Awesome Summer Street Corn




About: I am a teacher outside of Boston and I love making cool stuff! Any prizes I'm lucky enough to win will go directly to my classroom (when appropriate) where I teach 6-12th grade English, Social Studies, and S...

My husband and I were lucky enough to be able to attend the San Diego Comic Con this past July. Our first day there we stopped at a restaurant recommended on yelp called "The Blind Burro". The single most highly rated item on the menu was their off the cob street corn---and with good reason. This dish was amazing. I had never had anything like it and to even try and describe how creamy and delicious it was wouldn't do it justice. It was so rich that sadly, I couldn't finish it, but I came back to Boston determined to try and recreate it.

This recipe focuses on off-the-cob street corn because lets face it, what adult wants to eat corn-on-the-cob in front of other people? There's just no good way to do it and still be able to leave the table feeling dignified. This tasty dish is versatile, you can add it to a family bbq, make a quick snack, cook it over a campfire, or serve it at a fancier event.

From start to finish, this recipe takes maybe 15 minutes.

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Step 1: Ingredients

-Corn (ears, frozen corn, etc it all works! How much you need depends on how much you make, but for 2-4 people I've been doing 4-6 ears or 1 bag of Trader Joe's frozen corn.)

-1/2-3/4 pack of Cotija cheese (originating from Mexico, this is an interesting hard cheese that crumbles like Feta and doesn't melt--but grates like a dream)

-Mexican Crema (or a couple tablespoons of sour cream if you can't find the crema, as I couldn't)

-Your favorite hot sauce, I used Tapatio as it was the brand the Blind Burro used and I happened to find it in my local grocery store.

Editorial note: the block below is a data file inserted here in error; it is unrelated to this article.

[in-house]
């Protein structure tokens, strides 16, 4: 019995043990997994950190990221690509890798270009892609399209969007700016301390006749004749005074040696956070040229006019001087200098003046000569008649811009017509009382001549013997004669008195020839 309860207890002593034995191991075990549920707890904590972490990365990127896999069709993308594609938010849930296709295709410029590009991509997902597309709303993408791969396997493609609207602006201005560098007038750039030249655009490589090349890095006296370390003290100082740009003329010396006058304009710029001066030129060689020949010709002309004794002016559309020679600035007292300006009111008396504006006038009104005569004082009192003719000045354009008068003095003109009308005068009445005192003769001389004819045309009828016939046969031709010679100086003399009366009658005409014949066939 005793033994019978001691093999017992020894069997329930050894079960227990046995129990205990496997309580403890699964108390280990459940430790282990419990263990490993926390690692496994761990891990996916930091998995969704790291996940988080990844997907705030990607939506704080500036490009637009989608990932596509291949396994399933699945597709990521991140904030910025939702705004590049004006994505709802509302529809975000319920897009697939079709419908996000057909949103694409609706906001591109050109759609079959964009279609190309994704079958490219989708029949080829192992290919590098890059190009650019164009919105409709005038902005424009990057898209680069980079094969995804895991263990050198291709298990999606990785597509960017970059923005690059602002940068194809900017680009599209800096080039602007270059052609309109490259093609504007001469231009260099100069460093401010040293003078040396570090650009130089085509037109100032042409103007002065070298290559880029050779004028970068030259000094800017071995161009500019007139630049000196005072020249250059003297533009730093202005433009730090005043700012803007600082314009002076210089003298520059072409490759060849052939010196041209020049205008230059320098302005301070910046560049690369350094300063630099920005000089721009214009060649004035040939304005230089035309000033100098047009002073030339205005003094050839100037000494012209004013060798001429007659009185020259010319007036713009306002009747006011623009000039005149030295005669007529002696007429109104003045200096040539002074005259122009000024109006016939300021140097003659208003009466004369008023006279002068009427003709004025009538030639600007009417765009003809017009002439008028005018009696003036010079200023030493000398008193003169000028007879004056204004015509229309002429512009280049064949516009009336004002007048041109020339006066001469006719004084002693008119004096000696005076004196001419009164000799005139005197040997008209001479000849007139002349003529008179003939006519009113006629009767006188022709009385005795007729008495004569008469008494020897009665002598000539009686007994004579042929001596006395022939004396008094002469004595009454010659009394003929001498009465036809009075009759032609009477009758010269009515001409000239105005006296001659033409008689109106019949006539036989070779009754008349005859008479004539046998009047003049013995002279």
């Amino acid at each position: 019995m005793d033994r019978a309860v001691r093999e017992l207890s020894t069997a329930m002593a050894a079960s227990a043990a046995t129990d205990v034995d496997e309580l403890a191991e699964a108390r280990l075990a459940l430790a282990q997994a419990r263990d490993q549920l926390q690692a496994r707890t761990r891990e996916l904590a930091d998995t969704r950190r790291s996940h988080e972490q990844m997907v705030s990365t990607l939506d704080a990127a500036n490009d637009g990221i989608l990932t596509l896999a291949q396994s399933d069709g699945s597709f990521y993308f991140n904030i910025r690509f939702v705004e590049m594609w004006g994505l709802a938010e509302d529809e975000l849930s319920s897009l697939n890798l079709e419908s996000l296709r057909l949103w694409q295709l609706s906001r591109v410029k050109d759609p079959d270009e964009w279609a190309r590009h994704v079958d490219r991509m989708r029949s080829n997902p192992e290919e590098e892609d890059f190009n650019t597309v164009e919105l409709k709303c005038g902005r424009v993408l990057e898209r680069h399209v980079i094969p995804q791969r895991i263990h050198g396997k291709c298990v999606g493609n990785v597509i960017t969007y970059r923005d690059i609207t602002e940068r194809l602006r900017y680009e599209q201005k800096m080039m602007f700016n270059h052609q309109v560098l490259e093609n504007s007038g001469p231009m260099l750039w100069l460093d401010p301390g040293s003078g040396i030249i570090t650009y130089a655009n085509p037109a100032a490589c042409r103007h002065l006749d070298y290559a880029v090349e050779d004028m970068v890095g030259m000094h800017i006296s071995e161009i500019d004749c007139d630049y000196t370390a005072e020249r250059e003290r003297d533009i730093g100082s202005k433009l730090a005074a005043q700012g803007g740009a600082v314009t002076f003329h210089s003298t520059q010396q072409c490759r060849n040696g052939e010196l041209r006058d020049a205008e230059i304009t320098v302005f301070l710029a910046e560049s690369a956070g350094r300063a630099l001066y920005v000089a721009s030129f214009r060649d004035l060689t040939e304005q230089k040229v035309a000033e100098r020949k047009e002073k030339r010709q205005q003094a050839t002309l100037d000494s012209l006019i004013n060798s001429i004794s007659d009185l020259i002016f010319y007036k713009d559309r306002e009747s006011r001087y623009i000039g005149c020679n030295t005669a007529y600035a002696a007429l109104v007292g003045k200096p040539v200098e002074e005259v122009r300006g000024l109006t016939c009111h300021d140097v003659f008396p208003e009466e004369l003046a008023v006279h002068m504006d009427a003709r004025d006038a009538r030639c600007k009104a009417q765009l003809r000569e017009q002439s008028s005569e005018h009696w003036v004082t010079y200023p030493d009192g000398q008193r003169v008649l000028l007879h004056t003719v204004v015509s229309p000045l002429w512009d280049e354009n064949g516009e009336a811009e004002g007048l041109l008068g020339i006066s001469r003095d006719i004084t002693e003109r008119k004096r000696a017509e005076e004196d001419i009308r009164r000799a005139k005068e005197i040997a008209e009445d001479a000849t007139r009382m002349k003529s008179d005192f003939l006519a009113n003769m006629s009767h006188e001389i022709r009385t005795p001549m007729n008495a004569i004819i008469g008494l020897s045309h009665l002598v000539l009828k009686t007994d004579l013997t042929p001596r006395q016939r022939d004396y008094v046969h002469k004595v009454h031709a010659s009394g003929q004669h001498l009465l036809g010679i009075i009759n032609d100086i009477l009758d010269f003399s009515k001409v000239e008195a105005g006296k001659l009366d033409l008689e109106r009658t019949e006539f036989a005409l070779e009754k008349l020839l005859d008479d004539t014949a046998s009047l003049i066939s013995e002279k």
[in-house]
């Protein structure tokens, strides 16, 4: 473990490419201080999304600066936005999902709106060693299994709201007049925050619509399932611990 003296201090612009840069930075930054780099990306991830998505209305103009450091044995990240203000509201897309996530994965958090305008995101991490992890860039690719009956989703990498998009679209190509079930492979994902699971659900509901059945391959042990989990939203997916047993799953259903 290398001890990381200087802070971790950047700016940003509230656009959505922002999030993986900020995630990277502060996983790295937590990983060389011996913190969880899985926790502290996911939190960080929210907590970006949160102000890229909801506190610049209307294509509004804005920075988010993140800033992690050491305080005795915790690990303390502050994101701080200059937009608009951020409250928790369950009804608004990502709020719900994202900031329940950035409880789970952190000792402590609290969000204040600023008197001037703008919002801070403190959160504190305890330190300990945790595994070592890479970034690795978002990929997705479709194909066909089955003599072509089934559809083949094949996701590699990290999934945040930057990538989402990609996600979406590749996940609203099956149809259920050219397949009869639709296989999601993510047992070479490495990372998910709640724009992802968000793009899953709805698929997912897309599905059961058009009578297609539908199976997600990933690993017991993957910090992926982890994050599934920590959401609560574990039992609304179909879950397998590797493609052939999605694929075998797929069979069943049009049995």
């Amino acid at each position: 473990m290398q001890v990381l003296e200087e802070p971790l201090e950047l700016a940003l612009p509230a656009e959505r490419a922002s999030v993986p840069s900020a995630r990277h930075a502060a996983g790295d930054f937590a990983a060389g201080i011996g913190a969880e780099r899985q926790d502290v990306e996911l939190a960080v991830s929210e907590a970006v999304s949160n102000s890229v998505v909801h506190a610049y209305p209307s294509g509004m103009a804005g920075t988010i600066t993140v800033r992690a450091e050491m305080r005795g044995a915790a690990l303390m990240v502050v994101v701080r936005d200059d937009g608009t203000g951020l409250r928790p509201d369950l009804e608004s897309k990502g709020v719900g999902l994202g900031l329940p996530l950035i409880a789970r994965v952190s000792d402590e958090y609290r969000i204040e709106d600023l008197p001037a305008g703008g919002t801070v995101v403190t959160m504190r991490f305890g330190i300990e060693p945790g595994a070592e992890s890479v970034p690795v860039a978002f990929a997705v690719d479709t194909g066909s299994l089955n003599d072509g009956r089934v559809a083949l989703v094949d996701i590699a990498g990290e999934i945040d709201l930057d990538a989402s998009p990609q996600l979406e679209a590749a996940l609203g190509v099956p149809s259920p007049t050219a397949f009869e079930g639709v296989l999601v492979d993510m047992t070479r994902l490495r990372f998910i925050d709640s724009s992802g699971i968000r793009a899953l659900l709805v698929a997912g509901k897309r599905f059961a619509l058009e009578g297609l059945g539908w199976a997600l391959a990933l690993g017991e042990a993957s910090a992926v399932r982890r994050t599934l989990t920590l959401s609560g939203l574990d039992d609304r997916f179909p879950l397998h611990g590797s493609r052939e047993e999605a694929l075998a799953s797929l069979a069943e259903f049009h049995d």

-salt and pepper to taste

-dash of chili powder (and/or paprika)

-1 lime

Step 2: Prep

Cook your corn according to your preferred style, I used TJ's frozen corn so it had to be boiled and then drained. While the corn was boiling, I grated the Cotija and sliced the lime.

Step 3: Cooking

After a few minutes in the boiling water, I drained the corn and then put it into a pre-heated pan with a little oil, added salt and pepper, and then cooked until brown. This took about 5 or so minutes on high heat.

After the corn was sufficiently browned, I added the cheese and sour cream and stirred to mix as well as possible. Keep in mind, Cotija doesn't really melt, not the way you want it to. So shredding (rather than chopping as I found out the hard way) lends itself a smoother cheese, but it will not fully melt.

The Blind Burros' street corn was smooth and creamy, I suspect this has something to do with their ability to get their hands on Mexican Crema. Regardless, the corn still comes out great!

Step 4: Serve!

After a few minutes of mixing the corn, cheese and cream over heat, remove and dish. The last touches are the lime, sprinkle of chili powder, and then the hot sauce.

This dish reheats really well and is even better the next day.

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    6 Discussions


    4 years ago on Introduction

    I have to give this a try. I was told to make taco's for tomorrow dinner. I was going to make a cold corn salsa but this looks so good. Luckily my local market has a nice selection of Mexican cheeses


    4 years ago on Introduction

    In México it's called "Esquites", Is really tasty!!

    Now try to make it in "layers"

    First Layer Corn

    Second Layer Cream, Cheese, chili powder and lime,

    Third layer Corn

    Fourth layer, repeat second layer and add more lime...

    "Buen provecho" :D
    PS: 1st photo The original presentation.

    2nd photo The "Doña de los Esquites" On the street.

    PS2: Sorry for my miserable english!!


    Oh my! This looks absolutely wonderful! Ingredients on my next shopping list! Thank you!


    Reply 4 years ago on Introduction

    Hope you enjoy! I really do highly recommend the Tapatio hot sauce if you can find it, it really makes the dish.